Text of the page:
‘Unpredictable politicians are our biggest threat’
The healthcare sector took a sharp hit two years ago when the American presidential race dragged drug pricing into the spotlight, but share prices have now surpassed their previous highs. There are a number of specialist healthcare funds that offer investors access to the latest developments in drugs, treatments and medical technology.
The Worldwide Healthcare Trust, run by Sven Borho for more than 20 years, is a £1.6bn investment trust that has made three times the return of its benchmark index since its inception. It has around 65pc of its money invested in America, with the rest split between Europe, Asia and emerging markets.
Here, Mr Borho tells Telegraph Money why Alzheimer’s treatments are such a contentious area and why politicians remain the biggest risk to the sector.
The sector is specialised and you need a scientific background to correctly assess potential. At OrbiMed [the trust’s manager] we have 80 investment professionals dedicated to healthcare.
The biggest binary events in the sector are the results of clinical trials in key future drugs. That’s when share prices can triple, or fall by 80pc.
Even a large pharmaceutical company can move by 20pc or 30pc if it’s a key drug for them. This is where scientific knowledge, an understanding of statistics and a modelling of the potential outcome are key.
With all our expertise we should be better than generalists at predicting outcomes, and that has been a key driver of performance. We have significant holdings in emerging markets, as those are some of the fastest growing areas – particularly China. A whole wave of next-generation
CV: Sven Borho
Sven Borho is a founding partner artner of OrbiMed. .
He is the head of the listed d company and nd hedge fund portion of the he business, which includes drugs is being launched, such as the first “CAR-T” anti-cancer drug last year. This involves taking out the white blood cells, engineering them to specifically target the tumour, then reintroducing them to the body.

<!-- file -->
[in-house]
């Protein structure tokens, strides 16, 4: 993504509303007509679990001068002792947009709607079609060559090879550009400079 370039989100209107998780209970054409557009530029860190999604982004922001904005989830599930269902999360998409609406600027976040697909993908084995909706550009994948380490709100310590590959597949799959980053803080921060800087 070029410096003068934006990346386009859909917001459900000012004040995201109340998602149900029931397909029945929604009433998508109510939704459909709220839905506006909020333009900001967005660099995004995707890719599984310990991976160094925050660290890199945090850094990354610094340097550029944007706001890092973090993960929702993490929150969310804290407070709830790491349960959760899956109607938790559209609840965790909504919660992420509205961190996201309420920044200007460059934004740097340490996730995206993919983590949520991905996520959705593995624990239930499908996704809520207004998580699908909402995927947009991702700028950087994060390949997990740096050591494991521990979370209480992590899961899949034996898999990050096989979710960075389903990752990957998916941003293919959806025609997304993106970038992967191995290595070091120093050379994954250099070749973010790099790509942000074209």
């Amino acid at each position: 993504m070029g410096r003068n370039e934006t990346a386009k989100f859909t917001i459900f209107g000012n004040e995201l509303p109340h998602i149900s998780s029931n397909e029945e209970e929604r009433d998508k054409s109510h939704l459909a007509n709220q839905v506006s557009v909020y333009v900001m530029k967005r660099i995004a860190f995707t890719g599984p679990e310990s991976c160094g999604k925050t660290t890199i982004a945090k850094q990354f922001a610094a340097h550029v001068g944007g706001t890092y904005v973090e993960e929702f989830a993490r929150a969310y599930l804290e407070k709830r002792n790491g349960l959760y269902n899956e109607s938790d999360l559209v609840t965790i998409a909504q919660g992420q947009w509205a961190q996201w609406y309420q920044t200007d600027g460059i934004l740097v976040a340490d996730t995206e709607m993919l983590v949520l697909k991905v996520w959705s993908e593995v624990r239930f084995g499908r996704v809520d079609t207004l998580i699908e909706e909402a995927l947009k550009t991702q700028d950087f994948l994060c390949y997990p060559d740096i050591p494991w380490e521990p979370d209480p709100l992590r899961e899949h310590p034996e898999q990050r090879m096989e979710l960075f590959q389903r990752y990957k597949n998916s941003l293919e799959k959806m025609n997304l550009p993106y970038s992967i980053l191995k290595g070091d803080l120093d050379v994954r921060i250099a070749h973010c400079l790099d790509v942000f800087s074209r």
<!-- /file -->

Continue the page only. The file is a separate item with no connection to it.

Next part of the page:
The two leaders in the field, Kite Pharma and Juno Therapeutics, were both acquired by large firms over the past year. The technology is amazing – and just getting started.
Gene therapy is coming of age, too. The first companies were going public in the early Nineties. In December last year Spark Therapeutics got the first approval from regulators.
Alzheimer’s is an area that will heat up over the next year. It’s the most controversial, which I like as it means there is not a consensus. This presents opportunity.
There has been interesting data from big companies about a new type of antibody treatment. The hypothesis is almost a religion in Alzheimer’s: you buy into it or you don’t, and scientists are split. I’m cautiously optimistic, although it won’t be a complete solution.
Healthcare is in the political cross hairs. James Connington speaks to a manager who invests at the cutting edge
Politicians are always the biggest risk, as t they’re unpredictable. Healthcare is a always a popular agenda item and pol politicians aren’t always rational, as the they’re short-term oriented.